On one wall hangs an elegant Victorian lady decked out in a fashionable swan hat.
On another there’s a strong warrior sporting a high helmet displaying an effigy of a foe felled in battle.
And nearby hang a string of cherubic babies, their faces radiating halos of golden copper.
Together they run through thousands of years of history and chronicle empires — from Egyptian to Victorian —through their headwear.
Carver Maureen Morris spent just six months shaping the series of work in Headwear: Helmets, Hats and Halos that opened at the Yukon Arts Centre public gallery last week.
The Atlin, BC-based artist intricately carved each head, hat, helmet and halo in the 55-piece exhibit.
And walking into the exhibition is more like entering a museum than a modern art gallery.
But things in this exhibition are not as they appear.
What looks like ancient stone or marble is actually carefully wrought moose antlers — each one chosen for its size, shape and surface quality.
Morris began the series in September.
Each figure took about a week to form, from crown to nape.
“I hired a friend who needed my money more than I do,” she says with a laugh, while sitting in the gallery surrounded by a sea of carved faces.
He roughed out the antlers by grinding the skin off, then cutting them down into shapes with a band saw.
And then Morris took over for the more delicate carving — honing the rough piece into a warrior mask or a lady’s hat.
Fred Morris lent his artistic skills to the works. He accentuated the lines and added light tone by rubbing some antlers with watercolour paint, acrylic inks, oil pastels and coloured pencils.
Maureen Morris has been carving for 33 years. She went to art school in Vancouver, then travelled north to Atlin to set up a studio.
She began carving in jade, but soon switched to antler, both caribou and moose, because of its versatility and accessibility.
Now, all of the hunters in town know to drop their extra antlers at her studio — most are shed, as moose lose their rack annually, but some are from kills.
The idea for the series came a couple years ago when she was carving pieces for a wall-mounted chess set.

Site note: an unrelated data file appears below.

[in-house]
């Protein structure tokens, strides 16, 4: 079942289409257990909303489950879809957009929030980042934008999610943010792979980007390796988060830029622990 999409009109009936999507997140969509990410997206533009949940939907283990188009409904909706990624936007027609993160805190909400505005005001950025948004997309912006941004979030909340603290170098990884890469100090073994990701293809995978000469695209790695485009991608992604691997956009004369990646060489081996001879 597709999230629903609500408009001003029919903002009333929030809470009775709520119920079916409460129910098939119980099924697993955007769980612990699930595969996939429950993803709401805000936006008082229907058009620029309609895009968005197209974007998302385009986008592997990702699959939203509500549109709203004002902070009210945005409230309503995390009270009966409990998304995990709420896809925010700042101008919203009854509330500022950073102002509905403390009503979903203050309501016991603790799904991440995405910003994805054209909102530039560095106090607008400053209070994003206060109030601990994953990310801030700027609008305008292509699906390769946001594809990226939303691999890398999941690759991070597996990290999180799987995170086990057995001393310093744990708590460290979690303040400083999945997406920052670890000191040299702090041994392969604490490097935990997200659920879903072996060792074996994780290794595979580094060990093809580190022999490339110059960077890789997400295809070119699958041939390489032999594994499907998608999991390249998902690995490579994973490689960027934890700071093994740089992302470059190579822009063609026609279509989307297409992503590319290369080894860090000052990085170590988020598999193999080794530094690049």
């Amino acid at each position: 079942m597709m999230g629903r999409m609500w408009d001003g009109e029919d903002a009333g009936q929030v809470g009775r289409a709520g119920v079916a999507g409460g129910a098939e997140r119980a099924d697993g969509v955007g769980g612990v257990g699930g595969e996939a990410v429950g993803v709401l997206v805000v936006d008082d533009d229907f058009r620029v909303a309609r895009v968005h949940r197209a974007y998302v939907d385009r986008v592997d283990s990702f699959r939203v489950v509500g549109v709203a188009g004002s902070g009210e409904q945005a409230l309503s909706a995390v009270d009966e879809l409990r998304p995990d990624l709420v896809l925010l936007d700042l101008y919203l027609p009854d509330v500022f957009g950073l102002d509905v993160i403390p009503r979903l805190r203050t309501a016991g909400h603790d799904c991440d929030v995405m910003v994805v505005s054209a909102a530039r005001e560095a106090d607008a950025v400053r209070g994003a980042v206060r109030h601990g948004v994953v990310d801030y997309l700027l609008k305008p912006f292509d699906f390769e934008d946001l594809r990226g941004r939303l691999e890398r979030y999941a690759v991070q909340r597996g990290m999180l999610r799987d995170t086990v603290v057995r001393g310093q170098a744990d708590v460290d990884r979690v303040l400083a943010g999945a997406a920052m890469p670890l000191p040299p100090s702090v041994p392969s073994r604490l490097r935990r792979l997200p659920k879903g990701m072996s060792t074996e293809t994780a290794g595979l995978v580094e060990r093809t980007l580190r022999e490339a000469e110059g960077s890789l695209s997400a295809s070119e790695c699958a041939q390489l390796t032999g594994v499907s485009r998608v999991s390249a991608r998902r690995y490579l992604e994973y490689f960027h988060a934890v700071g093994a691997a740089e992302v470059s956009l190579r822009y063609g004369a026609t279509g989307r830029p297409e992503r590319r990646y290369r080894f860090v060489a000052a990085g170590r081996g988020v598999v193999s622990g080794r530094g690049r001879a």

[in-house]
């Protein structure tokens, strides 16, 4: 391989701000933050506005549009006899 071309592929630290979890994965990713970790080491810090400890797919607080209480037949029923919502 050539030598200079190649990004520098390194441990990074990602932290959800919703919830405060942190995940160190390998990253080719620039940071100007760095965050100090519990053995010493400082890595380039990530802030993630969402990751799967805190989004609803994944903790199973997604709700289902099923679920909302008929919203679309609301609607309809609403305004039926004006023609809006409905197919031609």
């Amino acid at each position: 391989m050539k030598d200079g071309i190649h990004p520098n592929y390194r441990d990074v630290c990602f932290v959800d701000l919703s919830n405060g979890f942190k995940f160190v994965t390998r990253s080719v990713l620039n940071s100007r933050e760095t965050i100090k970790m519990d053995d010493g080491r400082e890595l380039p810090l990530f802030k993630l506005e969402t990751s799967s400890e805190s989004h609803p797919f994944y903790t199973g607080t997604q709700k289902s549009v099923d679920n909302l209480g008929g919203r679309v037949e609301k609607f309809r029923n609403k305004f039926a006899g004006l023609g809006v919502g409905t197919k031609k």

“I got interested in doing faces, particularly the knights, king and queen and bishops,” she said.
So she began scouring through stacks of art history and costume books and finding images that interested her.
“I was getting books by the 50 pound,” she says. “And every time I came into Whitehorse, I’d leave the Whitehorse library with a 25-pound stack of books.”
Morris’ research took her through many centuries.
“I had a whole series of medieval armour — mostly English, but some German and French — and I felt like I was visiting another time,” says Morris.
“Those are actually helmets men used to wear while jousting,” she says, and points across the room at two facing pieces, one shows the likeness of a king and the other a swan’s graceful neck.
“They were only for ceremony, for show and for showing off. So people could recognize you in the dust and the uproar of a real joust,” she says.
She studied the tallest to the smallest in hats and headgear from the Egyptians in 2000 BC to the Victorians in 1890s, and over time it “hasn’t gotten any less ludicrous,” she says with a laugh.
“You look through the books and see some of the most bizarre pieces of headgear, but it isn’t much different now — it’s just different styles.”
Most of the images came straight from the books; most are ceremonial hats and helmets that people actually wore on their heads.
With some mild revisions and improvements.
“I had to edit a lot depending on the size and shape of each antler,” she says.
Antlers are a shallow medium, so she improvised by flattening down noses or carving the faces in profile.
“Every antler’s a different shape, so every antler presents a whole different set of possibilities and problems,” she says.
Each piece is carved from a different antler; some of the bigger ones were made from fitting two pieces together.
This week she’ll be back in her Atlin studio starting on another series.
Headwear: Helmets, Hats and Halos will hang in the Yukon Arts Centre public gallery until May 28, along with a stop-motion animation from Dawson City’s Pit Bar and a aqua-inspired installation Tidal Trace from Edmonton-based artists Lyndal Osbourne and John Freeman.